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Varosha: the big push

Alexis Galanos

By Jean Christou

WHILE ORDINARY Cypriots from both sides have managed to pull off an historic confidence-building event for a Good Friday church service in Famagusta, politicians and diplomats have been slugging it out all week over the return of Varosha.

The historic event – the first Easter service at the Ayios Georgios Eksorinos church in 57 years – is a testament to what can be achieved in Cyprus away from zero-sum games such as the tug-of-war over Varosha.

Famagusta Mayor Alexis Galanos, who was instrumental in securing the Good Friday service, told the Sunday Mail that kind of grandstanding was the reason he left politics.

A former MP and House President, Galanos said he had wanted to do his bit for the Cyprus issue away from the “poisonous party politics” that lead nowhere. He has developed a rapport with Famagusta’s Turkish Cypriot municipal representative Oktay Kayalp, and they are working together on a joint vision for an integrated town.

Galanos sees their cooperation as a means of creating momentum for the return of Varosha, the fenced-off area within Famagusta. “What is happening now is that our ideas are gradually being adopted,” he said.

If the flurry of diplomatic activity during the week is anything to go by, there is plenty of movement in the push for Varosha’s return but whether there is a realistic chance of it happening is anyone’s guess.

“I don’t know,” said Andreas Mavroyiannis, the Greek Cypriot side’s negotiator at the talks when asked what the prospects were. “The Americans are willing to help but it remains to be seen how it will go,” he told the Sunday Mail.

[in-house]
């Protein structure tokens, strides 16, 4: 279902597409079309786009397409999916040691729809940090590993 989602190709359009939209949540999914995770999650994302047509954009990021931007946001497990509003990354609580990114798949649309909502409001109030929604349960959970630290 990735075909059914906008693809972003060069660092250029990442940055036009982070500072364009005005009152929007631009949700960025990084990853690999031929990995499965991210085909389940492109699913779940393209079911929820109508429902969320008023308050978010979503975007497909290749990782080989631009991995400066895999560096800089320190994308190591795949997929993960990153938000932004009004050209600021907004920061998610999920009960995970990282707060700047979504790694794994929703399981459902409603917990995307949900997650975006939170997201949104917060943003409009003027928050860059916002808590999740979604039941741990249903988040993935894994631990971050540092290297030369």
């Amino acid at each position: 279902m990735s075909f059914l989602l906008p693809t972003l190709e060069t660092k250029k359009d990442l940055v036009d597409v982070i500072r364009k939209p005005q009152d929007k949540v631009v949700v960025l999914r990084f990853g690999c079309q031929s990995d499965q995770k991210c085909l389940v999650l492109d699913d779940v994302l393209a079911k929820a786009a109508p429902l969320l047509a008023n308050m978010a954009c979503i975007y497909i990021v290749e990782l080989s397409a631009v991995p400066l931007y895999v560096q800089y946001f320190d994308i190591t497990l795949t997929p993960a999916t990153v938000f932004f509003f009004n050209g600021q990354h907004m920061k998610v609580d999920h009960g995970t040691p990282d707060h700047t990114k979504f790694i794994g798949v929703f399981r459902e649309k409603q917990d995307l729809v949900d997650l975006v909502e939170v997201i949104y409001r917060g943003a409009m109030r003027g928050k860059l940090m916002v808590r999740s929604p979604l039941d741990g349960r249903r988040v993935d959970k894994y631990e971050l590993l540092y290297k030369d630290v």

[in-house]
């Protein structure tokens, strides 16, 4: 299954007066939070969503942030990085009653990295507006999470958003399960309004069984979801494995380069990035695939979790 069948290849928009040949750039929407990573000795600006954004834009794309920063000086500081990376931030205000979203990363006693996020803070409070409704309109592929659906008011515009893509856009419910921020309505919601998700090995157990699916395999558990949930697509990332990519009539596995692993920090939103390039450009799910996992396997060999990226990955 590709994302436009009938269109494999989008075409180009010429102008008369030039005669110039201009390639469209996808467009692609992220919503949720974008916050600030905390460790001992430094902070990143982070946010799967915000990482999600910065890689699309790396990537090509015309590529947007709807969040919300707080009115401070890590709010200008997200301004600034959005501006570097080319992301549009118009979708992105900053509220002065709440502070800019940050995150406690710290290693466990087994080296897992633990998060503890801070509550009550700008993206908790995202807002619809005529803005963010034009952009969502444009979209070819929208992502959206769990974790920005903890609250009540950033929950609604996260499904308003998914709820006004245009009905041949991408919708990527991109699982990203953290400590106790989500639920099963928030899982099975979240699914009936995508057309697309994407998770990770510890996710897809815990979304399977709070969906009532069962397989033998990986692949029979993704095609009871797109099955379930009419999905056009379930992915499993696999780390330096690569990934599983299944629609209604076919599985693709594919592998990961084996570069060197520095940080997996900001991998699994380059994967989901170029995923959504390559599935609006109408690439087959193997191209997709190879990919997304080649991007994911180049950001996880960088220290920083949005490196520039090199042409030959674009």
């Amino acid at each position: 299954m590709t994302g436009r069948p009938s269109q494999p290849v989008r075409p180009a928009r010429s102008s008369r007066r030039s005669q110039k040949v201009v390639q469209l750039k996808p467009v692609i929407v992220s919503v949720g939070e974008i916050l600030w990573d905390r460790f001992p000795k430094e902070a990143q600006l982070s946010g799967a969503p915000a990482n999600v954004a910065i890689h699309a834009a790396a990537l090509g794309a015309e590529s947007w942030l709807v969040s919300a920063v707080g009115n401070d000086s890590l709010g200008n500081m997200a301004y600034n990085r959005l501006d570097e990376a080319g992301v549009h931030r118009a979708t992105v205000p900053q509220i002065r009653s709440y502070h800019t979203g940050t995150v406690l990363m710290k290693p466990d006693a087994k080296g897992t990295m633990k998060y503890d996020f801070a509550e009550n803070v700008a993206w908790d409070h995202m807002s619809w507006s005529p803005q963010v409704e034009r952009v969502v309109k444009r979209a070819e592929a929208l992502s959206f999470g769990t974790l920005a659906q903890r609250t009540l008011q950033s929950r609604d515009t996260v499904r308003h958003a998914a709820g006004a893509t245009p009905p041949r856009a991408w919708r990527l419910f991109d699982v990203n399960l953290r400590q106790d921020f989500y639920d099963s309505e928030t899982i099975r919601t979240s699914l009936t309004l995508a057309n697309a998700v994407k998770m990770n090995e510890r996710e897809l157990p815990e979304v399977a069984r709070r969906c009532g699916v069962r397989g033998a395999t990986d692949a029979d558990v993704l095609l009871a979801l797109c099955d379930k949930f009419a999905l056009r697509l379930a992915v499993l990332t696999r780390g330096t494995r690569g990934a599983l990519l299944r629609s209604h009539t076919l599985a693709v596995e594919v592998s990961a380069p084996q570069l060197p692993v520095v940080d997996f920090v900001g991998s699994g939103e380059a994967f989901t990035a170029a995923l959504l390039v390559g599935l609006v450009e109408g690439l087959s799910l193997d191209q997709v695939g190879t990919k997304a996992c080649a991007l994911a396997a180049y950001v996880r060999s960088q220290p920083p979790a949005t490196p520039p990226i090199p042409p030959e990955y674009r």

Galanos said he had spoken with US officials. “It seems they’re determined to push ahead,” he said. “We expect to see some developments.”

The Americans, always fond of buzz words like ‘gamechanger’, along with grand gestures and their own role in orchestrating them, are in a hurry. This was evident from statements during the week by Deputy Assistant Secretary of State Eric Rubin.

Like most diplomats, Rubin has the knack of saying a lot without saying very much at all, but several times mentioned that for the US this was the year they wanted to see movement on Cyprus. As for the grand gesture, as soon as news emerges that Secretary of State John Kerry is coming, then something will be afoot. It may not be as big as the return of the ghost town but could consist of allowing experts into Varosha to conduct a feasibility study, funded by the US.

The US is of course looking at the bigger picture of regional stability in terms of natural gas but how long they are willing to commit their resources to achieving movement on Varosha remains to be seen.
Having said that, US support for the initiative is vital as the UN, burned in 2004 for its ‘interference’, is staying clear of the Varosha package lest it be accused of promoting the interests of one side or the other.

That the abandoned fenced-off area would be returned in the event of a solution has always been a given but it’s no secret that the current peace process is not going well, and a comprehensive settlement is no closer than it was when the last round of talks ended in mid-2012.

This is why the Greek Cypriot side is insisting the Varosha initiative runs parallel as a confidence building measure (CBM).

“We want it now,” says Mavroyiannis. “The Varosha package is both a CBM and a gamechanger. We need it before a settlement. Under a settlement we were always going to get it but we want it now to give a boost to the talks.”